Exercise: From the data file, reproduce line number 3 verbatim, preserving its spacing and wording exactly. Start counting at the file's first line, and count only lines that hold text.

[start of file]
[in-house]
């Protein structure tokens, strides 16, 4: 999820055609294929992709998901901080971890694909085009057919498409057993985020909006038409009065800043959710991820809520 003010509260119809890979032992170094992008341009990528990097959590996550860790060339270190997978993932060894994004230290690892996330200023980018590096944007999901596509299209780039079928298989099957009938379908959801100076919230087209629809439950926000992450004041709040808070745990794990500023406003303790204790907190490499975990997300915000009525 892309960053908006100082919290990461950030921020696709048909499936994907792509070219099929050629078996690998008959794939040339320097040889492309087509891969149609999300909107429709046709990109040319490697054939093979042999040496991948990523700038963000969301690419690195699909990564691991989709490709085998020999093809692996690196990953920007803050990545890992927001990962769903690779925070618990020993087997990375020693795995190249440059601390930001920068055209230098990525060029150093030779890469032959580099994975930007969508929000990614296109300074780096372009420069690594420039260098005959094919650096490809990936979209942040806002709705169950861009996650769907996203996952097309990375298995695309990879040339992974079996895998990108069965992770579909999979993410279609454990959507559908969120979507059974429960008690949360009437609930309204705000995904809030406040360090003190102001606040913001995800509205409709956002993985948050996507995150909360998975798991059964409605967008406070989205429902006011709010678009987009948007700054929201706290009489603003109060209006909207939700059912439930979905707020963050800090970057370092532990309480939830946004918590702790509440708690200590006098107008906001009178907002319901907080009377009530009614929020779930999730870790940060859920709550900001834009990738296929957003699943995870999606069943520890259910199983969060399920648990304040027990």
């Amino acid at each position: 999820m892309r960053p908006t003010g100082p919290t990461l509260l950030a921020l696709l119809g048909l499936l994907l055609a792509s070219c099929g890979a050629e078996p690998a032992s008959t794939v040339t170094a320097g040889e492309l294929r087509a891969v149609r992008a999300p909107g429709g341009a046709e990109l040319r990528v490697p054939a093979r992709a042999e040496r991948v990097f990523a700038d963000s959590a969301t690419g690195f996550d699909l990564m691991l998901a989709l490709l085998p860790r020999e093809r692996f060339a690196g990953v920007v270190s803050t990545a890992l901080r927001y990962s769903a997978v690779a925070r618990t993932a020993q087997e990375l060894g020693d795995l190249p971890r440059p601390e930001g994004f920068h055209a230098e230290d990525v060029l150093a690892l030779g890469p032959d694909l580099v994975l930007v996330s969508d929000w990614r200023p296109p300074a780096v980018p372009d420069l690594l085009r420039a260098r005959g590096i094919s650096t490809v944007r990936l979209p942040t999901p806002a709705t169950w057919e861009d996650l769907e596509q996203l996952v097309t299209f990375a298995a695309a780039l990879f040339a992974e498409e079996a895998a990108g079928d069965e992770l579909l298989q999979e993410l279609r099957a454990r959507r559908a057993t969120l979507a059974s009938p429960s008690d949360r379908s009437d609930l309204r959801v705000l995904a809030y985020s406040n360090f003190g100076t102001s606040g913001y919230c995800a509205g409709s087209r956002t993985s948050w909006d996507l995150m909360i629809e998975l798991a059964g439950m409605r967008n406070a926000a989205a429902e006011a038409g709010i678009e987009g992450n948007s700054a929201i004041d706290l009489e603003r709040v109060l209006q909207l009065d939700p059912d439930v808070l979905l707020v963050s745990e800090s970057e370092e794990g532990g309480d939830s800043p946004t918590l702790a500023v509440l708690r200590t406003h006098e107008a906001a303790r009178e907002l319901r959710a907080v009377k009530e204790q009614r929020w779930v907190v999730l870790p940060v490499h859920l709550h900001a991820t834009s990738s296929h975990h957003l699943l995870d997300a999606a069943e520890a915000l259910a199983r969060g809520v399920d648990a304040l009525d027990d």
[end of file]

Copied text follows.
């Amino acid at each position: 999820m892309r960053p908006t003010g100082p919290t990461l509260l950030a921020l696709l119809g048909l499936l994907l055609a792509s070219c099929g890979a050629e078996p690998a032992s008959t794939v040339t170094a320097g040889e492309l294929r087509a891969v149609r992008a999300p909107g429709g341009a046709e990109l040319r990528v490697p054939a093979r992709a042999e040496r991948v990097f990523a700038d963000s959590a969301t690419g690195f996550d699909l990564m691991l998901a989709l490709l085998p860790r020999e093809r692996f060339a690196g990953v920007v270190s803050t990545a890992l901080r927001y990962s769903a997978v690779a925070r618990t993932a020993q087997e990375l060894g020693d795995l190249p971890r440059p601390e930001g994004f920068h055209a230098e230290d990525v060029l150093a690892l030779g890469p032959d694909l580099v994975l930007v996330s969508d929000w990614r200023p296109p300074a780096v980018p372009d420069l690594l085009r420039a260098r005959g590096i094919s650096t490809v944007r990936l979209p942040t999901p806002a709705t169950w057919e861009d996650l769907e596509q996203l996952v097309t299209f990375a298995a695309a780039l990879f040339a992974e498409e079996a895998a990108g079928d069965e992770l579909l298989q999979e993410l279609r099957a454990r959507r559908a057993t969120l979507a059974s009938p429960s008690d949360r379908s009437d609930l309204r959801v705000l995904a809030y985020s406040n360090f003190g100076t102001s606040g913001y919230c995800a509205g409709s087209r956002t993985s948050w909006d996507l995150m909360i629809e998975l798991a059964g439950m409605r967008n406070a926000a989205a429902e006011a038409g709010i678009e987009g992450n948007s700054a929201i004041d706290l009489e603003r709040v109060l209006q909207l009065d939700p059912d439930v808070l979905l707020v963050s745990e800090s970057e370092e794990g532990g309480d939830s800043p946004t918590l702790a500023v509440l708690r200590t406003h006098e107008a906001a303790r009178e907002l319901r959710a907080v009377k009530e204790q009614r929020w779930v907190v999730l870790p940060v490499h859920l709550h900001a991820t834009s990738s296929h975990h957003l699943l995870d997300a999606a069943e520890a915000l259910a199983r969060g809520v399920d648990a304040l009525d027990d």